3. Thanks for appearing as our guest at the Zone today, Mark! I first studied the art of querying by reading the (now archived) blog by an agent writing under the pseudonym “Miss Snark”. She was hilariously vicious in her critiques (AKA flaming take-downs) of actual submissions and queries that came through the transom. I learned then that many writers put a tremendous amount of work and planning into their manuscript, only to blow their chances (if any) by committing egregious errors in the query stage. My favorite “query sin” she described (and apparently it was widespread) were authors who called her office at wee hours to leave a message. Turns out her contact number reached her personal line, and she’d get rousted out of bed to answer the call of an author who’d sound abashed that they’d disturbed her sleep. Bottom line: queries should be submitted in a scrupulously professional manner, or they will immediately be returned with the stamp “Not Right For Us”.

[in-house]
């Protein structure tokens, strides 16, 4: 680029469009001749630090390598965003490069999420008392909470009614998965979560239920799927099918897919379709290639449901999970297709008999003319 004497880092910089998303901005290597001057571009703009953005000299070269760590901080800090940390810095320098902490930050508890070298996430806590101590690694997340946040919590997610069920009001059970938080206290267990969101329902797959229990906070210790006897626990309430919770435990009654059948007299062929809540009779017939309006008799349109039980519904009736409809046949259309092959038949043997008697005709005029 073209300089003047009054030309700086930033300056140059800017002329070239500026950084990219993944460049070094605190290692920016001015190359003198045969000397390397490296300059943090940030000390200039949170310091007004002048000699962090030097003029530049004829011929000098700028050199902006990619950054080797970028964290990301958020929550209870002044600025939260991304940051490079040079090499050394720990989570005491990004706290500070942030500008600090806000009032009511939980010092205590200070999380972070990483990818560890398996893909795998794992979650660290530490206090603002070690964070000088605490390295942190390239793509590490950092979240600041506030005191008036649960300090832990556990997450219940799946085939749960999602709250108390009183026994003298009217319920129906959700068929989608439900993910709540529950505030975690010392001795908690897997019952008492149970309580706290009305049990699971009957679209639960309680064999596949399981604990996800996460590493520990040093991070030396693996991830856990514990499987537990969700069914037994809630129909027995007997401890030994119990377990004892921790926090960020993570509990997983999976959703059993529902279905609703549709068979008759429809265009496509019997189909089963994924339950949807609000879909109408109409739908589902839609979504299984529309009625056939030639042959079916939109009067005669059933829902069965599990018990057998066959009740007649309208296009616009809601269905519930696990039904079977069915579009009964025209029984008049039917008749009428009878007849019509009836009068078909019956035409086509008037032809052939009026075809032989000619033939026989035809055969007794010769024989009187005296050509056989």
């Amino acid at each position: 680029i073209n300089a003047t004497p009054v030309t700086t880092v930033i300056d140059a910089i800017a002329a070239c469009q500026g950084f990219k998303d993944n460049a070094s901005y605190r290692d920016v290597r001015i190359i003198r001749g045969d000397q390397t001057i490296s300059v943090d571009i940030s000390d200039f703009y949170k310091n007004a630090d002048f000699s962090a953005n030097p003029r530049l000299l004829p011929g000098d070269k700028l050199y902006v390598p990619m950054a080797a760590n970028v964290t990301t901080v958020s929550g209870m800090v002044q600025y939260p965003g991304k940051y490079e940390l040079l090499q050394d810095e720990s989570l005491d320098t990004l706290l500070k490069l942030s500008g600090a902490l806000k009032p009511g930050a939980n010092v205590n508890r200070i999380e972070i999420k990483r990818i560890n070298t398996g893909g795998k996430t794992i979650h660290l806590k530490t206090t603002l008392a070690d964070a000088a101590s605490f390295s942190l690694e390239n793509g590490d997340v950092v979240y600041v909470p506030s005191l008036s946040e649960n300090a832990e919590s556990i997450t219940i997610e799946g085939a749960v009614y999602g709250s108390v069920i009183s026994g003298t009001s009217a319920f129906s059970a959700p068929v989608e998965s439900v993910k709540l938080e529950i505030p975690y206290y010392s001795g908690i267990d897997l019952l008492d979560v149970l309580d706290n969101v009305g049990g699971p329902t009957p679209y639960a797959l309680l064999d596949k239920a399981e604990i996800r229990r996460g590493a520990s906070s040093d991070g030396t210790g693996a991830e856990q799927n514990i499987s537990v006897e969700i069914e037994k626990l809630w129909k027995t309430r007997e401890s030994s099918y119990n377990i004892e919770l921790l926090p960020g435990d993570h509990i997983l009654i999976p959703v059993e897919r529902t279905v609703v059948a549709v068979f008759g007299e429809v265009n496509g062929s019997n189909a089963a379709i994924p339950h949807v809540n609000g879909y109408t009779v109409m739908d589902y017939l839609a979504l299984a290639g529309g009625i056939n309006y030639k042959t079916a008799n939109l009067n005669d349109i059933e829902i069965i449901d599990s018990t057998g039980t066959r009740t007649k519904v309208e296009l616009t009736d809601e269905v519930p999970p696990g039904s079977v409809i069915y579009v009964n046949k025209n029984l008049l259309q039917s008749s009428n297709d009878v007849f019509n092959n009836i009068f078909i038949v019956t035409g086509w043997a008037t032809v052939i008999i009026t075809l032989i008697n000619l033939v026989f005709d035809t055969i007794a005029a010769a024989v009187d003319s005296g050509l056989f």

4. Oh, and by the way, I got one contract despite violating Rule 1: I wasn’t finished with my manuscript but submitted a sample to not an agent but an editor of a major publisher, while attending a writers conference. She asked for the rest of the manuscript, launching me into major panic mode. I did finish it and ultimately she turned it down (as “too commercial “, which confused me), but at least the experience got me to finish the darned thing before I started querying agents.

    • I too admit to not following that advice. I hadn’t finished the book when I met my first agent at a conference and had to really hoof it to get it ready when she wanted to see the entire manuscript!

  5. I’m hogging the comments here but one question occurred to me: a while back I irked an agent during a writers retreat by asking her about the idea of publishers and agents changing the business model for making deals with writers, by forgoing advances and splitting revenues with the. She got quite perturbed, like I’d dropped a toad onto her breakfast plate. If you have time could you give us your thoughts about changes or pressure on the traditional business model used by publishers & agents for making deals? Here’s the link to that post https://killzoneblog.com/2014/09/an-innocent-question-prompts-passionate.html